Eureka! Who knew math was riveting?

By Terry Byrne
Globe Correspondent / November 12, 2009

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When Marshfield math teacher Jean Kelley suggested last year that her friend Spring Sirkin produce a play about mathematics, Sirkin was skeptical.

“I didn’t think math concepts would naturally lend themselves to dramatic situations,’’ said Sirkin, whose Boston-based Chamber Theatre Productions tours the country with plays that support middle and high school instruction.

“We’ve always focused on the literature curriculum,’’ Sirkin said. “But we constantly ask teachers for feedback on what they’re reading and what they need help with. We were looking for something a little different, and when we polled teachers across the country, they overwhelmingly asked for a math play.’’

With Kelley as her consultant, Sirkin put out a call last spring to several play wrights to see what they might come up with. “Eureka!’’ by Shaun Wainwright-Branigan, jumped out at her right away.

“I read a lot of new scripts,’’ said Sirkin, “Even in the first draft, I could see Shaun knew how to make this subject dramatically compelling.’’

“Eureka!’’ focuses on a seventh-grader named Sara, who is struggling with math on the night before a test, when she receives some unexpected help from Albert Einstein, Blaise Pascal, Lady Ada Lovelace, and Pythagoras.

In the course of 60 funny and imaginative minutes, Wainwright-Branigan manages to work in explanations of number theory, order of operations, probability, prime numbers, the Fibonacci sequence, the origins of the calculator and computer, Pascal’s triangle, and the golden ratio. The play has been on the road since its premiere in Atlanta on Oct. 29, and Sirkin says the response has been phenomenal.

“We’ve already added several performances because demand has been so high,’’ she said. “Eureka!’’ will be performed in Boston at the Berklee Performance Center Nov. 17 and Dec. 4, and at John Hancock Hall Nov. 18 and Dec. 23. “Despite the economic downturn and tightened school budgets, many teachers recognize the need for a creative presentation of these math concepts,’’ Sirkin said.

Sirkin’s experience includes producing Tony award-winning plays, and her Chamber Theatre Productions has been working with teachers for 30 years to create educational plays such as “The Legend of Sleepy Hollow,’’ “The Tell-Tale Heart,’’ “The Lady or the Tiger?’’ and “The Ransom of Red Chief.’’ The company mounts as many as four tours a year, grouping four dramatized stories as one production and stopping in more than 200 cities, providing performances and study guides for the classrooms.

Kelley, who teaches sixth-grade math at the Furnace Brook Middle School, believes theater can be an effective tool for teaching.

“Sixth- and seventh-grade math is the moment when students move from computational skills to more conceptual skills,’’ she said. “It’s a time when a lot of students, especially girls, start to lose interest, and students are no longer able to see the relationship between math and life. But if you can catch their attention, in a dramatic way, you can help show the really essential connection between math and art, poetry, music, and science. Math is really the key to everything.’’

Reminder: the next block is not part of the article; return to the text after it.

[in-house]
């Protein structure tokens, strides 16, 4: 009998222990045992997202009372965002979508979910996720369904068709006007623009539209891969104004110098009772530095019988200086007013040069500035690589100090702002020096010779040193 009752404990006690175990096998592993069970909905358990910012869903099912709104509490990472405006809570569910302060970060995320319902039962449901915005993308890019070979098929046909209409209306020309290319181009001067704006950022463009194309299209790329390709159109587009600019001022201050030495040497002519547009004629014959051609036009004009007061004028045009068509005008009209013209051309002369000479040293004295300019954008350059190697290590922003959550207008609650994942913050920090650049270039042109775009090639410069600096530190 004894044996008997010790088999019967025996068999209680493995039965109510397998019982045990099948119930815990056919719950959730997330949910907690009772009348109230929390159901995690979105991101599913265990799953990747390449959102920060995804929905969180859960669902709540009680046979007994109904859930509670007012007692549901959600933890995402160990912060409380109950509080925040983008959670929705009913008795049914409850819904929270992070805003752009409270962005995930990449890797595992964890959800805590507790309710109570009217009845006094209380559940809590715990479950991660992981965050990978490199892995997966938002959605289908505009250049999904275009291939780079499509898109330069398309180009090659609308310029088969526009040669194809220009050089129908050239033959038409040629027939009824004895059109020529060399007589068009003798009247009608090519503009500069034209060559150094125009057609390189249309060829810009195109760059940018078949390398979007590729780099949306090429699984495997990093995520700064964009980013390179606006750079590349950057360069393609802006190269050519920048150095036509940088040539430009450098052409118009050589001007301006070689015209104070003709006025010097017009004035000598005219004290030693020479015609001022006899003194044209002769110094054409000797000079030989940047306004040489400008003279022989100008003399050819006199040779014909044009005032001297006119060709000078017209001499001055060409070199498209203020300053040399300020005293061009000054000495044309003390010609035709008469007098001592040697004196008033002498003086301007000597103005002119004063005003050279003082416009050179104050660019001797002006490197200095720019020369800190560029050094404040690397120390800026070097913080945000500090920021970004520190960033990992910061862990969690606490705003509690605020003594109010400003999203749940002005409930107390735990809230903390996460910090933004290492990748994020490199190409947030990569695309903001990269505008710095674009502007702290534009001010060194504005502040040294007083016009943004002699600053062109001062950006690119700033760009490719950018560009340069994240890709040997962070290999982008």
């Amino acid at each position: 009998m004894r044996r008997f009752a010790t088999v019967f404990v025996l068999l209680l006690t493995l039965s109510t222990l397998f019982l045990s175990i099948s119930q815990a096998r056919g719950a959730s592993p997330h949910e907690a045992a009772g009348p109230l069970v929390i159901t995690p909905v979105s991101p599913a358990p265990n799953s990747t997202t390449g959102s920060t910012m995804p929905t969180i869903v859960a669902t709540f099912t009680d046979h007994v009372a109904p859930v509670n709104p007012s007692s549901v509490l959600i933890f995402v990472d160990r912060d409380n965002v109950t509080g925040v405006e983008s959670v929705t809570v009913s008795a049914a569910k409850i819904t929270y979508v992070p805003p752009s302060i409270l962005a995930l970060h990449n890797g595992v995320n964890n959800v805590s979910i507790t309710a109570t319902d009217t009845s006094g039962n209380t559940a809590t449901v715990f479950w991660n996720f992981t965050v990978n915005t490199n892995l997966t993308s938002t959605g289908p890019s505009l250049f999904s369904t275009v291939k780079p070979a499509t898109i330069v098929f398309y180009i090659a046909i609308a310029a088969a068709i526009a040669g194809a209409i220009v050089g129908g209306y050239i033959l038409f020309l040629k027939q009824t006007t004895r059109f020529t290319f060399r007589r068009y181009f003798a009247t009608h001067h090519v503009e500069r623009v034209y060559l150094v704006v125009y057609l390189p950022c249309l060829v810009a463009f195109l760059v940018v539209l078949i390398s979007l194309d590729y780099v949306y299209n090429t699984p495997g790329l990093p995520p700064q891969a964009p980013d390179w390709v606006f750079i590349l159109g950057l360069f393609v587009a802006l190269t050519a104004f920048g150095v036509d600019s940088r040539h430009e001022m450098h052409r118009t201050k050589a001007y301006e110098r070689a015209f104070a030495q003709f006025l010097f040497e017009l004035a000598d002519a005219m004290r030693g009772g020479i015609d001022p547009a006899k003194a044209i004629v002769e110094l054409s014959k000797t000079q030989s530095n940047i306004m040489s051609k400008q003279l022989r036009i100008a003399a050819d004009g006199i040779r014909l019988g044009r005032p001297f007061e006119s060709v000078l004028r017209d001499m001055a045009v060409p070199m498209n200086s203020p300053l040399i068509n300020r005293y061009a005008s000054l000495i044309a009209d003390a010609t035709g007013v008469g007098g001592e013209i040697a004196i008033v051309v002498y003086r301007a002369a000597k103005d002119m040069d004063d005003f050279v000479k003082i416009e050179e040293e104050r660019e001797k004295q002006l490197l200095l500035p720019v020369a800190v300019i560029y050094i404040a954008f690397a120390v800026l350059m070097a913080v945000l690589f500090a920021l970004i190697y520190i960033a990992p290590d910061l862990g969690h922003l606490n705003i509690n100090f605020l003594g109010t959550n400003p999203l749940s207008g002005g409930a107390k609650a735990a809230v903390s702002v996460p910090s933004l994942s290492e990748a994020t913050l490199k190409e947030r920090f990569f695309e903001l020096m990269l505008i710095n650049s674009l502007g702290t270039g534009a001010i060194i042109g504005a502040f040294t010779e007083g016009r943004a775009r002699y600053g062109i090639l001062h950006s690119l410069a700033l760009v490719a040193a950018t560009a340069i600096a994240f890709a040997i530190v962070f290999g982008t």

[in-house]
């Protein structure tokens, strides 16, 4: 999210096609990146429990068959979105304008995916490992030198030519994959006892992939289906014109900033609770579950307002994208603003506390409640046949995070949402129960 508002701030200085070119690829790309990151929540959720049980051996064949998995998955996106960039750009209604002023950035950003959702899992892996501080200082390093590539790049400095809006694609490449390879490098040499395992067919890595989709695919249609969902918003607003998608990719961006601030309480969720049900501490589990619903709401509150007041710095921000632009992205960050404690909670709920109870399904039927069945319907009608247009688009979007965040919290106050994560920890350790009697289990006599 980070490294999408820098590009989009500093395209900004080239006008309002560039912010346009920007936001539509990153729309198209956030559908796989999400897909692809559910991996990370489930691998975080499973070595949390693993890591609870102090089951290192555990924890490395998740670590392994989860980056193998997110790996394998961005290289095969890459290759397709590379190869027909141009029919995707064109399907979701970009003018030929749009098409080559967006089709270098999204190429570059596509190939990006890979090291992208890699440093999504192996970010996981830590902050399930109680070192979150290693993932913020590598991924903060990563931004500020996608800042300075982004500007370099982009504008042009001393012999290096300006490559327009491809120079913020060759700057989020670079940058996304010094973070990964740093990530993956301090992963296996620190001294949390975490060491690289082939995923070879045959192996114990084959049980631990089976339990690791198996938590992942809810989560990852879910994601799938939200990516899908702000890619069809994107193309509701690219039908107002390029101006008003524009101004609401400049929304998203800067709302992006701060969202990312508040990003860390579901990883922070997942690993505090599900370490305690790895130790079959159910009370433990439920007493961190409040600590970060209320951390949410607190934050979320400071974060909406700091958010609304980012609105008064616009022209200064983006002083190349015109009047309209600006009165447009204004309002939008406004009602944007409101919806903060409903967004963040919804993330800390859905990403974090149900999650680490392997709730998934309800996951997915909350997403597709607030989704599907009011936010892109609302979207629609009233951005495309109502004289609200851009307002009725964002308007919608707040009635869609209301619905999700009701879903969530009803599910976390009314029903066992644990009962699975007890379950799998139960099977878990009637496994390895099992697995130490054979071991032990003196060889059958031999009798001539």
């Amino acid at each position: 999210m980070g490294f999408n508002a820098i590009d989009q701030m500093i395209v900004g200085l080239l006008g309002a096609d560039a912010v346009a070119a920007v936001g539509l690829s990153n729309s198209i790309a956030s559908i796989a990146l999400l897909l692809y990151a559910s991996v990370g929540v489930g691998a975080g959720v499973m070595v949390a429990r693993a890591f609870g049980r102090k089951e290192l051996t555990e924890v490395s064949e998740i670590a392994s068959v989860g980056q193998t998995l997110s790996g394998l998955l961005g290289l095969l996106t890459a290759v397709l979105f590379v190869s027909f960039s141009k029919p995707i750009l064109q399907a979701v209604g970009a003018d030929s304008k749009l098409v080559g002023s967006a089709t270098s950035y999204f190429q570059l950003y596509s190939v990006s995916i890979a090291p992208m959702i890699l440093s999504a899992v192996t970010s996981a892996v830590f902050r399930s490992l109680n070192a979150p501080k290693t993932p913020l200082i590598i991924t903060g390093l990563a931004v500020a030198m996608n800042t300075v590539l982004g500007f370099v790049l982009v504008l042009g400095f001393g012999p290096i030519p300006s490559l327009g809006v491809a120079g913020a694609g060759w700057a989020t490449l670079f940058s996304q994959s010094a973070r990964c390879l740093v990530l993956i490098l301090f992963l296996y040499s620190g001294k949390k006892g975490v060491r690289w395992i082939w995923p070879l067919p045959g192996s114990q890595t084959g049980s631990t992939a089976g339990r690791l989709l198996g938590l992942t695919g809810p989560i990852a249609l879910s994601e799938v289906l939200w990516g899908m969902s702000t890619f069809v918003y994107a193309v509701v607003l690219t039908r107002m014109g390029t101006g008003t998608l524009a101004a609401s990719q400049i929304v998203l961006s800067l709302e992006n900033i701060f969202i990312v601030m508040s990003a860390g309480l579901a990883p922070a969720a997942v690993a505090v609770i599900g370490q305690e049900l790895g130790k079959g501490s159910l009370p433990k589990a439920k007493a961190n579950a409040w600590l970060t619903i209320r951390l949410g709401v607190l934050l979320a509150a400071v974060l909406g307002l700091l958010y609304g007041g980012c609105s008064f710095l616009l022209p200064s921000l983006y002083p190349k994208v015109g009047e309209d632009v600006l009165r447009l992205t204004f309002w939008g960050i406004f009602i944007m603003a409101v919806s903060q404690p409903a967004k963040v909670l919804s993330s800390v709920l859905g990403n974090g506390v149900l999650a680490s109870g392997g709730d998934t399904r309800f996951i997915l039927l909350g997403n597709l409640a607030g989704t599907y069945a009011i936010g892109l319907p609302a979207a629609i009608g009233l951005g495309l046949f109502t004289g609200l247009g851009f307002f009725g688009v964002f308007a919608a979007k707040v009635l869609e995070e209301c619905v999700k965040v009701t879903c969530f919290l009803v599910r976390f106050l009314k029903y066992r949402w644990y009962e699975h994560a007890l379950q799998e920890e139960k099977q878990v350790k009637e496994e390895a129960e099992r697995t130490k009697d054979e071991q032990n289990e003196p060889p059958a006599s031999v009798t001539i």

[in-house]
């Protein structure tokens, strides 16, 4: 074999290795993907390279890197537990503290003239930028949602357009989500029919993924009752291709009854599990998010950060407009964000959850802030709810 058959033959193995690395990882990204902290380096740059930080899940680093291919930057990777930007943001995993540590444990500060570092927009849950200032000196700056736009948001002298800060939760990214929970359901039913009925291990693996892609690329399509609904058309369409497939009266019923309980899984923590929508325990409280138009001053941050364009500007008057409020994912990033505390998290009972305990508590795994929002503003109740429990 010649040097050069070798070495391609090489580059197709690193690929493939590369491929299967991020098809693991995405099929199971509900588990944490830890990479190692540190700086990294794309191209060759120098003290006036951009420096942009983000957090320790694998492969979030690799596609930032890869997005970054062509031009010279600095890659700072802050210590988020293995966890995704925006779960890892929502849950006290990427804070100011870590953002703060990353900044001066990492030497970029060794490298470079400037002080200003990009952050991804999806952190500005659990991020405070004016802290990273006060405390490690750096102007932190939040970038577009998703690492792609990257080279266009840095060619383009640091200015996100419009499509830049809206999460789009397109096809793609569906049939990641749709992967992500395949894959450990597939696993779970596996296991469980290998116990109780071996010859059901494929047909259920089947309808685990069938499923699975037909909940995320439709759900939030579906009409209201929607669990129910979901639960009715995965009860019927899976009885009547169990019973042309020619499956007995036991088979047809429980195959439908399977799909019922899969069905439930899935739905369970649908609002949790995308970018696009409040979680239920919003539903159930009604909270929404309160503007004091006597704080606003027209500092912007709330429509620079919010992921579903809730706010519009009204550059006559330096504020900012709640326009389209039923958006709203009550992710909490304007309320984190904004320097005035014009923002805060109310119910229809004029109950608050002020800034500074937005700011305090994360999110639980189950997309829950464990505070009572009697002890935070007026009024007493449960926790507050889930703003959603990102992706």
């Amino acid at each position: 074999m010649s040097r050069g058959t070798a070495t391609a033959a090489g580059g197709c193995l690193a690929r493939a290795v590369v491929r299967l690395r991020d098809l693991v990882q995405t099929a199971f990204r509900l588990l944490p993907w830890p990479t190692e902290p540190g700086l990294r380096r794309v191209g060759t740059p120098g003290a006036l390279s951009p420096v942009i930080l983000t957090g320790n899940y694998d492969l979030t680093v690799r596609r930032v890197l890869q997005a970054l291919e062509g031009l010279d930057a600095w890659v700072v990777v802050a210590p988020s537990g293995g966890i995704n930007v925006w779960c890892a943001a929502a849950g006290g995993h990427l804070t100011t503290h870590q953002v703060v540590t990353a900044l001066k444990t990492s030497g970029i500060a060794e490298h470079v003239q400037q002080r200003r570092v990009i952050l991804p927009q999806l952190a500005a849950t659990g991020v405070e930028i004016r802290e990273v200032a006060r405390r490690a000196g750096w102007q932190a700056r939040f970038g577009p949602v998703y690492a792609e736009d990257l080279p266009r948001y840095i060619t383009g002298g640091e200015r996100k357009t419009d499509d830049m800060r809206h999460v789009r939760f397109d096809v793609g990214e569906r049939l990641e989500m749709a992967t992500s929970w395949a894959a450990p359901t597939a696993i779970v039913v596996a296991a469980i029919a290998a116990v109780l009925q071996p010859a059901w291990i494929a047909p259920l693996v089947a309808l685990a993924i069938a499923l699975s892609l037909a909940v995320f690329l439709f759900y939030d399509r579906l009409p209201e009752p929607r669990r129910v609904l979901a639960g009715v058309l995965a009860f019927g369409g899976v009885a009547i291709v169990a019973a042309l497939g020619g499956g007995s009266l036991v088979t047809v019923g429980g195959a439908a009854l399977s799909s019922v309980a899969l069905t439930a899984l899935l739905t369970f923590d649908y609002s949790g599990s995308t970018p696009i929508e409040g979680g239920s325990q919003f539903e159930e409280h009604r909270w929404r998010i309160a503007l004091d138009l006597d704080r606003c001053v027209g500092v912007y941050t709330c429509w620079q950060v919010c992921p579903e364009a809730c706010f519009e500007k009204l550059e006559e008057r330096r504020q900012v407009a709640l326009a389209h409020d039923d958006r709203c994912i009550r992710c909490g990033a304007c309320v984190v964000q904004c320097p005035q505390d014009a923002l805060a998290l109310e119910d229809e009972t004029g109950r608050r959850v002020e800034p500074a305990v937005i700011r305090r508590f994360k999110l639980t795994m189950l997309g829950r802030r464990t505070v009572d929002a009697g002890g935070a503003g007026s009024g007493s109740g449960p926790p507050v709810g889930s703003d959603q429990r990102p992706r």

There’s a line in the play, Kelley said, where Pascal explains the difference between arithmetic and math. He says: “Arithmetic is about finding one concrete answer. Math is about finding the patterns in life. Arithmetic is just the tool.’’

“That’s an important distinction for students to make,’’ Kelley said, “and Shaun spells it out so simply.’’

Kelley read and commented on the script as Wainwright-Branigan completed drafts, and she sat in on several rehearsals to make sure the math was accurate and to help director David Krinitt figure out how to display the math problems without having it look too much like a classroom blackboard.

“I was so impressed with the humor and humanity Shaun brought to these famous mathematicians,’’ said Kelley. “Anchoring these math concepts in funny moments and creating concrete visual links between the ideas and things we encounter as part of our everyday lives, that’s what will make math exciting for students.’’

Being involved with “Eureka!’’ has given Kelley ideas about the way she presents concepts in her classroom, and she’s already started talking to Sirkin about a sequel.

“I suppose we should wait a bit and see what the feedback from audiences is,’’ Kelley said, but she believes there are many more math concepts that would be easier for students to understand if they were dramatized.

“At the end of the play, Einstein says, ‘I hope we helped a little.’ I think that’s what every teacher wants to do,’’ said Kelley. “Not give all the answers, but encourage a student to keep going and make those discoveries on their own.’’

“Eureka!’’ tickets are available for some Boston performances:, 800-225-7988.